How to configure iptables on CentOS

CentOS is an enterprise-class Linux operating system that's supported by a community of users and developers. It's intended to be completely compatible with Red Hat Enterprise Linux, which is CentOS's upstream source. CentOS has a powerful firewall built into it that uses a set of rules to determine the traffic that will be allowed to enter and exit a network. System administrators can configure a CentOS firewall with the iptables userspace module. Iptables allows administrators to enter rules for the firewall into existing tables from the command line.

DIFFICULTY Basic - 1 | Medium - 2 | Advanced - 3
TIME REQUIRED 15 min
RELATED PRODUCTS CentOS-based VPS or dedicated servers

Here is a quick tutorial on how to setup a firewall on CentOS. This tutorial creates a simple rule set that blocks some incoming connections, while allowing all outgoing connections.

Start the firewall

Sign on to your server as root and open a command window. Ensure that iptables is running with the following command:

# iptables -L

The above command should produce output similar to the following:

Start iptables with the following command if it isn't already running:

# /etc/init.d/iptables start

Write the rule set

Flush the existing rules with this command:

# iptables -F

This command drops an incoming packet if it doesn't match any rules:

# iptables -P INPUT DROP

The computer in this example isn't being used as a router, so the following command drops a forwarded packet if it doesn't match any rules:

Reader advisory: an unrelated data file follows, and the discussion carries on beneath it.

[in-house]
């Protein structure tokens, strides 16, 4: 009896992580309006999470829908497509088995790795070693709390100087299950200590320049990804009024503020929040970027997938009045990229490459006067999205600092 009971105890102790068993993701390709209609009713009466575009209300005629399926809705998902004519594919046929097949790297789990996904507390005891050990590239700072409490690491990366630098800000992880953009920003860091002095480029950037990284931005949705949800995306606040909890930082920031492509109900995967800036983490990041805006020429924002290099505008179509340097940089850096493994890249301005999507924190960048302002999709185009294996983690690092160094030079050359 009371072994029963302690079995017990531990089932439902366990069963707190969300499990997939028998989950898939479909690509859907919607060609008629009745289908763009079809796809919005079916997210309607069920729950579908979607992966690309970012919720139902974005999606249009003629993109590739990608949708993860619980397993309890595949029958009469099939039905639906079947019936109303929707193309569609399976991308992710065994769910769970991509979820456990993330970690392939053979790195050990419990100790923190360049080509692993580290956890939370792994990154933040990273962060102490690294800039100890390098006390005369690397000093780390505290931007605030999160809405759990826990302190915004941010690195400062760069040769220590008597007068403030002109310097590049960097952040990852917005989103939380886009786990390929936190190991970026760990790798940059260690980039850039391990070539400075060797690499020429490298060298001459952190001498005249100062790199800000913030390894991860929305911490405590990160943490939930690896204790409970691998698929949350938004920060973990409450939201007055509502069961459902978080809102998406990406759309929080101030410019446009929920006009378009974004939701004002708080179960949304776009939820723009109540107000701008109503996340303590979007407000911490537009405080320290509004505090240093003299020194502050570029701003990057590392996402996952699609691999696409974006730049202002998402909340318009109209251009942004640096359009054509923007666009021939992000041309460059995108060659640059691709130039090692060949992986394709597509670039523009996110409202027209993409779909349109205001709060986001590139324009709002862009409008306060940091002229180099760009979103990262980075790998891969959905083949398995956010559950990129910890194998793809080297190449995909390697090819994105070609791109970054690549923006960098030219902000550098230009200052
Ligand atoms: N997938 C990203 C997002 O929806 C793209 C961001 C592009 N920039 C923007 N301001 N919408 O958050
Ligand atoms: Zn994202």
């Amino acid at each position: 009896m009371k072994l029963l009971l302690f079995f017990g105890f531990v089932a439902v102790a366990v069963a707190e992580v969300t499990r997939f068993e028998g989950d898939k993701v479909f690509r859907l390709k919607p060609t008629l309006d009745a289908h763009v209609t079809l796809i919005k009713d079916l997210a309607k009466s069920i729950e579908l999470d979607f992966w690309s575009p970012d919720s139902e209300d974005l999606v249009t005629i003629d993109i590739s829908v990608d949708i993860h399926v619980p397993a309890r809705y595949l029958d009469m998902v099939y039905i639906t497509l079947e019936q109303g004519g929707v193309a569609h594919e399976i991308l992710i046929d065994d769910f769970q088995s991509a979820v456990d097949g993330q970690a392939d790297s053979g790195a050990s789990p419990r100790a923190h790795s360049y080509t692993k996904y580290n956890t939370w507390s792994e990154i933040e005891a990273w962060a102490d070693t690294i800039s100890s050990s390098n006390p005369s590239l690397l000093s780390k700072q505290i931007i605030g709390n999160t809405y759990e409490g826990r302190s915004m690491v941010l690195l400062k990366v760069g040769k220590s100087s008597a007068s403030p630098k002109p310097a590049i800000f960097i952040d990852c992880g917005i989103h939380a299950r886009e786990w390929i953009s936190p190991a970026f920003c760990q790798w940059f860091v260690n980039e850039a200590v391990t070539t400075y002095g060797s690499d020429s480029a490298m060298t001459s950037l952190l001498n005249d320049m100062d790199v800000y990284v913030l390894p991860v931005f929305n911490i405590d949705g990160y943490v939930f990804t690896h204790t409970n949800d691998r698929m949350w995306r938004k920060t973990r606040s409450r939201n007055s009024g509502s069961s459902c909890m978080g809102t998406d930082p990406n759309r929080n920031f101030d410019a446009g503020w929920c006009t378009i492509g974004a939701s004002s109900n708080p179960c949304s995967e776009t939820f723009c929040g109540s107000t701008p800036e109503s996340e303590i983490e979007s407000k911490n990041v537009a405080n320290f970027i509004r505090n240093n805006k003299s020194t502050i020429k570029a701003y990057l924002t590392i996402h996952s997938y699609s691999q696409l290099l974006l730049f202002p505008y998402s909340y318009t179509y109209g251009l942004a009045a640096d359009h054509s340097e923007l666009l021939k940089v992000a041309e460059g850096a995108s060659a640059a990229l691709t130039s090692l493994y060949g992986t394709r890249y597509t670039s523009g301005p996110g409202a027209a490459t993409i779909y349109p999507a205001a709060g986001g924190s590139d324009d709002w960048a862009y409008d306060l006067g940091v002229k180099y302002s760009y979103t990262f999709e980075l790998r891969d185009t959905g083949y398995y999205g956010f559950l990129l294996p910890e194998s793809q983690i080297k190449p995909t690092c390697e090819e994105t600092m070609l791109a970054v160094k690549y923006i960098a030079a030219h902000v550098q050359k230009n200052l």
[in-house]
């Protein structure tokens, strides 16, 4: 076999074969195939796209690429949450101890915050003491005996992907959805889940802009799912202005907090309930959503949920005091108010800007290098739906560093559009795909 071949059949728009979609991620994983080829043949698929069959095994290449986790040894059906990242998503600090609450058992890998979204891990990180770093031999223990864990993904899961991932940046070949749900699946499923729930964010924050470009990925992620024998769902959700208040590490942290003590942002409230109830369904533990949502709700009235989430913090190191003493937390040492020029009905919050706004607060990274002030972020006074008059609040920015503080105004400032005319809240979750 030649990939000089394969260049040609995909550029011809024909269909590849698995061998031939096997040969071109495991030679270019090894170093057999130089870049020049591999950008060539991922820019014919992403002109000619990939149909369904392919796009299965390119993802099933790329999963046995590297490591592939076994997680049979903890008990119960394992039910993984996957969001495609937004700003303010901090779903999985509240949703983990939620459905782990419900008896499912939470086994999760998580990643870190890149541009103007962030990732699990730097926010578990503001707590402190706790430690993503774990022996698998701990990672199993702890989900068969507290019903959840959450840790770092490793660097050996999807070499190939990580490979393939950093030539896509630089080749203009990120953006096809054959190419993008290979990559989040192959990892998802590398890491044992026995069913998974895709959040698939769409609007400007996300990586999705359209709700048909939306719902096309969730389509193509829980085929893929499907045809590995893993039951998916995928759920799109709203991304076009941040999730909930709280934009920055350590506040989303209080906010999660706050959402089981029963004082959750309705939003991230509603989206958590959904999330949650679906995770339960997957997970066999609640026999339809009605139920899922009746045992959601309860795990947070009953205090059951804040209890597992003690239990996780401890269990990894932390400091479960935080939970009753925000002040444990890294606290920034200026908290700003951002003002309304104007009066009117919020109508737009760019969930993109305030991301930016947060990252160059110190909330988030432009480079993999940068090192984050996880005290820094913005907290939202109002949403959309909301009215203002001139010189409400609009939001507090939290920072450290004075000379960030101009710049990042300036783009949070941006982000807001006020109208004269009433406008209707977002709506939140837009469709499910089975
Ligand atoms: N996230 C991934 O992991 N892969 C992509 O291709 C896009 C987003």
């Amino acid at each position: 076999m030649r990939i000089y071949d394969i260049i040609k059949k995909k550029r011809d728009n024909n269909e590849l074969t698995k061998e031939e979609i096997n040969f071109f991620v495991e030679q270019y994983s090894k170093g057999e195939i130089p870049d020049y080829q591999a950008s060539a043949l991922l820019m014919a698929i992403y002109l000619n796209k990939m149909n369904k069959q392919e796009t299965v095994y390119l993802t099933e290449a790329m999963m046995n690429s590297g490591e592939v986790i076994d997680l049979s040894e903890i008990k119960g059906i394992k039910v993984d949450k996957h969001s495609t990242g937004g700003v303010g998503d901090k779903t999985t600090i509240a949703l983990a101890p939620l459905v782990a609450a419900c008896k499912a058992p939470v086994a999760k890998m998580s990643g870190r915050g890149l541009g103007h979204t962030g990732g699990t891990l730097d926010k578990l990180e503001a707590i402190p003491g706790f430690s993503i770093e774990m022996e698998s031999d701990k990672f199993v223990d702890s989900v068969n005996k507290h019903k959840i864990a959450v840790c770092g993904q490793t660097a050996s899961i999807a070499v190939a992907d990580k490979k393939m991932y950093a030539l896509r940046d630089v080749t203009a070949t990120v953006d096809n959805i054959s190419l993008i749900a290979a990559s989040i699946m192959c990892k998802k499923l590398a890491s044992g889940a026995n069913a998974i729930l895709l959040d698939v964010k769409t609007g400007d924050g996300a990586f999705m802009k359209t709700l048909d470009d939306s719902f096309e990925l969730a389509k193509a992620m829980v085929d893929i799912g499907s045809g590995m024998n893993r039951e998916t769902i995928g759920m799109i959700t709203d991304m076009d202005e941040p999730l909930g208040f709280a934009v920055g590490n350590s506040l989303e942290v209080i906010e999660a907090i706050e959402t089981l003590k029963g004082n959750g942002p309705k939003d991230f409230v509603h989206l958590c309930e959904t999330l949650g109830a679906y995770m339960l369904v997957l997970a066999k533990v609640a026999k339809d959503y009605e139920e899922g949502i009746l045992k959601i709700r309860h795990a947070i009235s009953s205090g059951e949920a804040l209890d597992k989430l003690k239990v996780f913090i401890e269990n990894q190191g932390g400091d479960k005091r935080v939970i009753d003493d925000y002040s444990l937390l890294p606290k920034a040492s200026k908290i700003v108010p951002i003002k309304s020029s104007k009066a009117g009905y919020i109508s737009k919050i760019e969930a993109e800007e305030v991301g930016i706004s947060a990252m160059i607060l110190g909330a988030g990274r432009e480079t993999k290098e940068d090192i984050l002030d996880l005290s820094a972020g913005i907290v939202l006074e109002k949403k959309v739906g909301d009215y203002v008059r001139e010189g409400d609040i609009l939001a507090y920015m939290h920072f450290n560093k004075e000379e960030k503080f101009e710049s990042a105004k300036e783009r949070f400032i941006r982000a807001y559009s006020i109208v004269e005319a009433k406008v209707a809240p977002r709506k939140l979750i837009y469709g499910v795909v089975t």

# iptables -P FORWARD DROP

Users on this computer are trusted, so outgoing packets will be allowed unless a rule specifically prohibits it:

# iptables -P OUTPUT ACCEPT

Many applications must communicate with the localhost interface, so this rule will allow incoming packets that are destined for localhost:

# iptables -A INPUT -i lo -j ACCEPT

This rule loads the state module which examines the incoming packets, and accepts those that are part of an established connection or related to such a connection.

# iptables -A INPUT -m state --state ESTABLISHED,RELATED -j ACCEPT

Save the rules with the following command so that they'll be automatically reloaded when you reboot your computer:

# /etc/init.d/iptables save

Display the new settings

Use the following command to verify that the rules you've just added have been loaded correctly:

# iptables -L -v

The above command will produce output similar to the following screenshot:


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